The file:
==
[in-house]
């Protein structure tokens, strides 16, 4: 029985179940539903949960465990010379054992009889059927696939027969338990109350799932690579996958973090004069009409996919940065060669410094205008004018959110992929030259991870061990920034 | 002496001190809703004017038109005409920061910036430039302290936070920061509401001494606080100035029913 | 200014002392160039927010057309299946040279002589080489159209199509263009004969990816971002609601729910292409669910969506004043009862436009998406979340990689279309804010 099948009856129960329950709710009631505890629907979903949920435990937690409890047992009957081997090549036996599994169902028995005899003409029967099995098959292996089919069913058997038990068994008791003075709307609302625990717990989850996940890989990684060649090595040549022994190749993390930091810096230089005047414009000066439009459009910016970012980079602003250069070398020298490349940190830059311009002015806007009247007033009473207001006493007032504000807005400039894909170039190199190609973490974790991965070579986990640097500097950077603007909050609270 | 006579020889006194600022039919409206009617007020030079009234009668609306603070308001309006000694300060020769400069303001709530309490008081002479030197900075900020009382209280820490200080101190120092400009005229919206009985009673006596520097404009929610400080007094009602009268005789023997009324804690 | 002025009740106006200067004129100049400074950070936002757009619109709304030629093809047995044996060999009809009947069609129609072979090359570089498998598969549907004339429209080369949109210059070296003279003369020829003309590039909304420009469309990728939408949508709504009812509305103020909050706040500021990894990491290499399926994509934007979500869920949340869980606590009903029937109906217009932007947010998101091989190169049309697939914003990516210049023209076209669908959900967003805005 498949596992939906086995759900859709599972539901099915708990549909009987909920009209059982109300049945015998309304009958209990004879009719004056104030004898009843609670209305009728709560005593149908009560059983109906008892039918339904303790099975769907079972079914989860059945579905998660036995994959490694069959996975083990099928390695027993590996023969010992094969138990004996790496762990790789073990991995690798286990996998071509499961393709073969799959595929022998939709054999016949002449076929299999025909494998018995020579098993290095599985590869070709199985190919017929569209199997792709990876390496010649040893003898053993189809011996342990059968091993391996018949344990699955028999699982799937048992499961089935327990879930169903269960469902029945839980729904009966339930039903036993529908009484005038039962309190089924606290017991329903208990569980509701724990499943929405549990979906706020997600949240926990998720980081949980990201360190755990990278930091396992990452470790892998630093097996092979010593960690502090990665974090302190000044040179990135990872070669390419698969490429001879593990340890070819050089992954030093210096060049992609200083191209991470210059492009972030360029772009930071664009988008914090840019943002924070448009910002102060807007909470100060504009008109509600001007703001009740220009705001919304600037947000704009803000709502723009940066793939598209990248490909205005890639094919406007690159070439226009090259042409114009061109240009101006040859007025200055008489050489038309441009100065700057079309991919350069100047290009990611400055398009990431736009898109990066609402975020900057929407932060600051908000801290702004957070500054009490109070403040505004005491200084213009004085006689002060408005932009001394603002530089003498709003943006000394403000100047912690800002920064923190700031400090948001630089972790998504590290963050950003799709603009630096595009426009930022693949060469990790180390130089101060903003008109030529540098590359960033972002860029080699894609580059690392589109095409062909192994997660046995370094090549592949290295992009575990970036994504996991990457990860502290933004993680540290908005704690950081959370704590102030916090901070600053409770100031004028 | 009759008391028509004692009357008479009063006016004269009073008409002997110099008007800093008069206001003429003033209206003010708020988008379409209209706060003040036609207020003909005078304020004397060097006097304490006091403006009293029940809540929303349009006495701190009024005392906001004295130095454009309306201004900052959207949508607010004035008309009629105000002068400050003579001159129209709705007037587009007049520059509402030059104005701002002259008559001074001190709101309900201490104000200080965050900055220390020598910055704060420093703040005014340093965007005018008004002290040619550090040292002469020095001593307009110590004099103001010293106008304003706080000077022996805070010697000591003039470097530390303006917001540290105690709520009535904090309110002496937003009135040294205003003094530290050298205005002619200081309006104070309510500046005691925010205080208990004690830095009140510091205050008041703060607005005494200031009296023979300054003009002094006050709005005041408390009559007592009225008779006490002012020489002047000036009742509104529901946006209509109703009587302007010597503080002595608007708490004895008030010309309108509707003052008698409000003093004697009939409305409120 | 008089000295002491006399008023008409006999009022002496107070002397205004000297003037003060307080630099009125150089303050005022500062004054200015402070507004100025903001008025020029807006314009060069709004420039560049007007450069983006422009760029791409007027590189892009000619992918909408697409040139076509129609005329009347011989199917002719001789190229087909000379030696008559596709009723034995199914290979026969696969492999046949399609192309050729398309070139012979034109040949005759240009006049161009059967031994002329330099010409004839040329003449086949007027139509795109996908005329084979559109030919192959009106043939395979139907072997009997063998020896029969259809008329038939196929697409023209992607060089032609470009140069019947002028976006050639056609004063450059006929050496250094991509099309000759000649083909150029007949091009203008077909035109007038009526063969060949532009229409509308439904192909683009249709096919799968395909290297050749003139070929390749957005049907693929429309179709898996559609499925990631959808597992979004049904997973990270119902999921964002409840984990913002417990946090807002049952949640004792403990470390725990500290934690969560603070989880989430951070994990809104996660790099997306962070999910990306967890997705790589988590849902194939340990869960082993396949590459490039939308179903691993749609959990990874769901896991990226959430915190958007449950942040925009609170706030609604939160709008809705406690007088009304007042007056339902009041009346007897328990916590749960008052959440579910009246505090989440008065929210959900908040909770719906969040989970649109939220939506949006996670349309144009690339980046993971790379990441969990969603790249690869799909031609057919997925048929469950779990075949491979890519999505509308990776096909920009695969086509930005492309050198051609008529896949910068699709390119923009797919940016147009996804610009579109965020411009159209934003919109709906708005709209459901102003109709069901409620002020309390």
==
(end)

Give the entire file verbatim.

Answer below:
[in-house]
């Protein structure tokens, strides 16, 4: 029985179940539903949960465990010379054992009889059927696939027969338990109350799932690579996958973090004069009409996919940065060669410094205008004018959110992929030259991870061990920034 | 002496001190809703004017038109005409920061910036430039302290936070920061509401001494606080100035029913 | 200014002392160039927010057309299946040279002589080489159209199509263009004969990816971002609601729910292409669910969506004043009862436009998406979340990689279309804010 099948009856129960329950709710009631505890629907979903949920435990937690409890047992009957081997090549036996599994169902028995005899003409029967099995098959292996089919069913058997038990068994008791003075709307609302625990717990989850996940890989990684060649090595040549022994190749993390930091810096230089005047414009000066439009459009910016970012980079602003250069070398020298490349940190830059311009002015806007009247007033009473207001006493007032504000807005400039894909170039190199190609973490974790991965070579986990640097500097950077603007909050609270 | 006579020889006194600022039919409206009617007020030079009234009668609306603070308001309006000694300060020769400069303001709530309490008081002479030197900075900020009382209280820490200080101190120092400009005229919206009985009673006596520097404009929610400080007094009602009268005789023997009324804690 | 002025009740106006200067004129100049400074950070936002757009619109709304030629093809047995044996060999009809009947069609129609072979090359570089498998598969549907004339429209080369949109210059070296003279003369020829003309590039909304420009469309990728939408949508709504009812509305103020909050706040500021990894990491290499399926994509934007979500869920949340869980606590009903029937109906217009932007947010998101091989190169049309697939914003990516210049023209076209669908959900967003805005 498949596992939906086995759900859709599972539901099915708990549909009987909920009209059982109300049945015998309304009958209990004879009719004056104030004898009843609670209305009728709560005593149908009560059983109906008892039918339904303790099975769907079972079914989860059945579905998660036995994959490694069959996975083990099928390695027993590996023969010992094969138990004996790496762990790789073990991995690798286990996998071509499961393709073969799959595929022998939709054999016949002449076929299999025909494998018995020579098993290095599985590869070709199985190919017929569209199997792709990876390496010649040893003898053993189809011996342990059968091993391996018949344990699955028999699982799937048992499961089935327990879930169903269960469902029945839980729904009966339930039903036993529908009484005038039962309190089924606290017991329903208990569980509701724990499943929405549990979906706020997600949240926990998720980081949980990201360190755990990278930091396992990452470790892998630093097996092979010593960690502090990665974090302190000044040179990135990872070669390419698969490429001879593990340890070819050089992954030093210096060049992609200083191209991470210059492009972030360029772009930071664009988008914090840019943002924070448009910002102060807007909470100060504009008109509600001007703001009740220009705001919304600037947000704009803000709502723009940066793939598209990248490909205005890639094919406007690159070439226009090259042409114009061109240009101006040859007025200055008489050489038309441009100065700057079309991919350069100047290009990611400055398009990431736009898109990066609402975020900057929407932060600051908000801290702004957070500054009490109070403040505004005491200084213009004085006689002060408005932009001394603002530089003498709003943006000394403000100047912690800002920064923190700031400090948001630089972790998504590290963050950003799709603009630096595009426009930022693949060469990790180390130089101060903003008109030529540098590359960033972002860029080699894609580059690392589109095409062909192994997660046995370094090549592949290295992009575990970036994504996991990457990860502290933004993680540290908005704690950081959370704590102030916090901070600053409770100031004028 | 009759008391028509004692009357008479009063006016004269009073008409002997110099008007800093008069206001003429003033209206003010708020988008379409209209706060003040036609207020003909005078304020004397060097006097304490006091403006009293029940809540929303349009006495701190009024005392906001004295130095454009309306201004900052959207949508607010004035008309009629105000002068400050003579001159129209709705007037587009007049520059509402030059104005701002002259008559001074001190709101309900201490104000200080965050900055220390020598910055704060420093703040005014340093965007005018008004002290040619550090040292002469020095001593307009110590004099103001010293106008304003706080000077022996805070010697000591003039470097530390303006917001540290105690709520009535904090309110002496937003009135040294205003003094530290050298205005002619200081309006104070309510500046005691925010205080208990004690830095009140510091205050008041703060607005005494200031009296023979300054003009002094006050709005005041408390009559007592009225008779006490002012020489002047000036009742509104529901946006209509109703009587302007010597503080002595608007708490004895008030010309309108509707003052008698409000003093004697009939409305409120 | 008089000295002491006399008023008409006999009022002496107070002397205004000297003037003060307080630099009125150089303050005022500062004054200015402070507004100025903001008025020029807006314009060069709004420039560049007007450069983006422009760029791409007027590189892009000619992918909408697409040139076509129609005329009347011989199917002719001789190229087909000379030696008559596709009723034995199914290979026969696969492999046949399609192309050729398309070139012979034109040949005759240009006049161009059967031994002329330099010409004839040329003449086949007027139509795109996908005329084979559109030919192959009106043939395979139907072997009997063998020896029969259809008329038939196929697409023209992607060089032609470009140069019947002028976006050639056609004063450059006929050496250094991509099309000759000649083909150029007949091009203008077909035109007038009526063969060949532009229409509308439904192909683009249709096919799968395909290297050749003139070929390749957005049907693929429309179709898996559609499925990631959808597992979004049904997973990270119902999921964002409840984990913002417990946090807002049952949640004792403990470390725990500290934690969560603070989880989430951070994990809104996660790099997306962070999910990306967890997705790589988590849902194939340990869960082993396949590459490039939308179903691993749609959990990874769901896991990226959430915190958007449950942040925009609170706030609604939160709008809705406690007088009304007042007056339902009041009346007897328990916590749960008052959440579910009246505090989440008065929210959900908040909770719906969040989970649109939220939506949006996670349309144009690339980046993971790379990441969990969603790249690869799909031609057919997925048929469950779990075949491979890519999505509308990776096909920009695969086509930005492309050198051609008529896949910068699709390119923009797919940016147009996804610009579109965020411009159209934003919109709906708005709209459901102003109709069901409620002020309390």